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Effects of spotted alfalfa aphids and blue-green aphids on the dry matter production of some lucerne varieties

G.M. Lodge

Department of Agriculture, R.M.B. 944, Tamworth N.S.W. 3340

The spotted alfalfa aphid (SAA) and the blue-green aphid (BGA) were first recorded in Australia as pests of lucerne (Medicago sativa) in autumn 1977 and subsequently caused widespread damage to Hunter River, the main lucerne variety. As a consequence SAA and some BGA resistant lucerne varieties were imported from the USA, but as yet their production under Australian conditions has not been determined.

Five lucerne varieties, three from the USA resistant to the SAA, WL 451, DeKalb 167 and Condura 73 and two Australian varieties Falkiner and Hunter River were sowm at Tamworth N.S.W. in plots 8 x 3m at 6.5 kg ha-l inoculated viable seed on 37 October 1977. To compare the effects of aphid infestations on dry matter production half of each plot was sprayed regularly with a systemic insecticide, demeton-s-methyl at 130 g active ingredient per ha; the other half (unsprayed) received no insecticide. Dry matter production was measured on 15 December 1977, 37 January, 5 April, 36 June, 19 September and 6 November 1978.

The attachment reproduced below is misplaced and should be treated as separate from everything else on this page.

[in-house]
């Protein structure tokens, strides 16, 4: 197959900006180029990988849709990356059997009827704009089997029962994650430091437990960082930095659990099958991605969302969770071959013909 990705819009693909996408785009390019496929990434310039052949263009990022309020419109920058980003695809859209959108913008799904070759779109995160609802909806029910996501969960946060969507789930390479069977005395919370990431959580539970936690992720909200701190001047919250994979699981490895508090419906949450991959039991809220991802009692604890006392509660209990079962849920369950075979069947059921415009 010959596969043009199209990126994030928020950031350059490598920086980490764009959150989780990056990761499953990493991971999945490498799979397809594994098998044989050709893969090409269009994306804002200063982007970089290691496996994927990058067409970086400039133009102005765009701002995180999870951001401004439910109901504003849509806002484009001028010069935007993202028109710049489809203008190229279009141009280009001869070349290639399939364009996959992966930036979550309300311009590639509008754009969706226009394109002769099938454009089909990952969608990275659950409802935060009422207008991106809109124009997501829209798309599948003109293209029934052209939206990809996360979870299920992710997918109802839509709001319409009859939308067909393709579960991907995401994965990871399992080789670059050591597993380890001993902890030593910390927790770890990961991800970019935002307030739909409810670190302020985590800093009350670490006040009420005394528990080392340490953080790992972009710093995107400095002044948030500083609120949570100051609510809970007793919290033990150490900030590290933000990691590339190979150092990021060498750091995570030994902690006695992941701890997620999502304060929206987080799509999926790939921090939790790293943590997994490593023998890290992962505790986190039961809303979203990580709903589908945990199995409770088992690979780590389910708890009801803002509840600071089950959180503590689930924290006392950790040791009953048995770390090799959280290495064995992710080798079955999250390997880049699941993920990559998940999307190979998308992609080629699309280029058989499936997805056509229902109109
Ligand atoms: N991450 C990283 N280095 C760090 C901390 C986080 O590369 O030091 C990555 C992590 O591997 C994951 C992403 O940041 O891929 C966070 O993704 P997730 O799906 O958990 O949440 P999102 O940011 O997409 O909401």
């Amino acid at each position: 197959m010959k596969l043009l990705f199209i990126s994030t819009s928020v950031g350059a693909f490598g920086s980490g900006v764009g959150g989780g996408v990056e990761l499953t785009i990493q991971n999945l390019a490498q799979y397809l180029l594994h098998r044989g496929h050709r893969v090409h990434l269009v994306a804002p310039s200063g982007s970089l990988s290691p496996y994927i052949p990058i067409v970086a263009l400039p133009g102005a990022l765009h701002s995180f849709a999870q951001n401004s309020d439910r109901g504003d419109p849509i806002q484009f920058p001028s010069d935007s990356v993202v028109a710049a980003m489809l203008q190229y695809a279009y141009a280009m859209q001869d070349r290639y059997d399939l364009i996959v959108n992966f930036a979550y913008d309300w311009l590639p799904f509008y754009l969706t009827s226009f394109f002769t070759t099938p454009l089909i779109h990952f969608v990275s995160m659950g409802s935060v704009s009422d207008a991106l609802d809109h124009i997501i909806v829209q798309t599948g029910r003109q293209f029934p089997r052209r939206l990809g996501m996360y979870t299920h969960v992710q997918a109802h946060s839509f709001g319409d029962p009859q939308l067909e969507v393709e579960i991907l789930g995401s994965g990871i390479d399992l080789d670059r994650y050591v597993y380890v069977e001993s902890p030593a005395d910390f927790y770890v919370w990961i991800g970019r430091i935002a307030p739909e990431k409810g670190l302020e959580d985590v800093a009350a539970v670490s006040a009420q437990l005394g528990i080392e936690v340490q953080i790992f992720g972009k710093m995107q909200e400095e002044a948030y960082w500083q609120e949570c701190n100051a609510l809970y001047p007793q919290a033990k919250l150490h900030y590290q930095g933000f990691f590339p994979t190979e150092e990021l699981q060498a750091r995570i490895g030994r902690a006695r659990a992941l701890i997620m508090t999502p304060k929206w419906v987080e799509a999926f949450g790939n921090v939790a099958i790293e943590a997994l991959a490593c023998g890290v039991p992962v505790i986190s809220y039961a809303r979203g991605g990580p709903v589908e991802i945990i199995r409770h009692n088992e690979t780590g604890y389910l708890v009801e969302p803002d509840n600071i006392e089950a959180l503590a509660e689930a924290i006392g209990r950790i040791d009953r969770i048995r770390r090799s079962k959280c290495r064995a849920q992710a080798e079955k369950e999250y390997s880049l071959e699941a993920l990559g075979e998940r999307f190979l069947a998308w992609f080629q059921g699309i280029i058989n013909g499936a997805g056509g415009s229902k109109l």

Heavy SAA infestations (30 per seedling) at emergence resulted in seedling mortalities of 34% and 87% respectively in unsprayed plots of Falkiner and Hunter River (Hamilton et al. 1978). The mean seedling mortality in the unsprayed plots of the SAA resistant varieties was 17.3% and not significantly different from that in the sprayed plots. The subsequent dry matter production for the first year of production of these varieties is shown in the table.

TABLE 1. Dry matter production (kg ha-1) of five lucerne varieties in sprayed (s) and unsprayed (u) plots.

Up to 30 SAA per stem were recorded in the unsprayed Hunter River plots in February and April. At all harvests the dry matter production of unsprayed Hunter River was significantly (P<0.05) lower than that of the three SAA resistant varieties in the unsprayed plots. At each harvest the production of the three SAA resistant varieties was not significantly different between the insecticide treatments, except in September 1978 when a mean of 13 BGA per stem reduced their yields by 15% in the unsprayed plots. These results further confirm the susceptibility of Hunter River to both SAA and BGA attack. With the levels of aphid infestations experienced in this experiment mature plants of SAA resistant varieties did not require insecticidal control for SAA, but insecticide application would have been necessary to prevent production losses as a result of BGA attack.

Hamilton, B. A., Greenup, L. R., and Lodge, G. M. (1978). J.Aust.Inst.Agric.Sci. 44 : 54.

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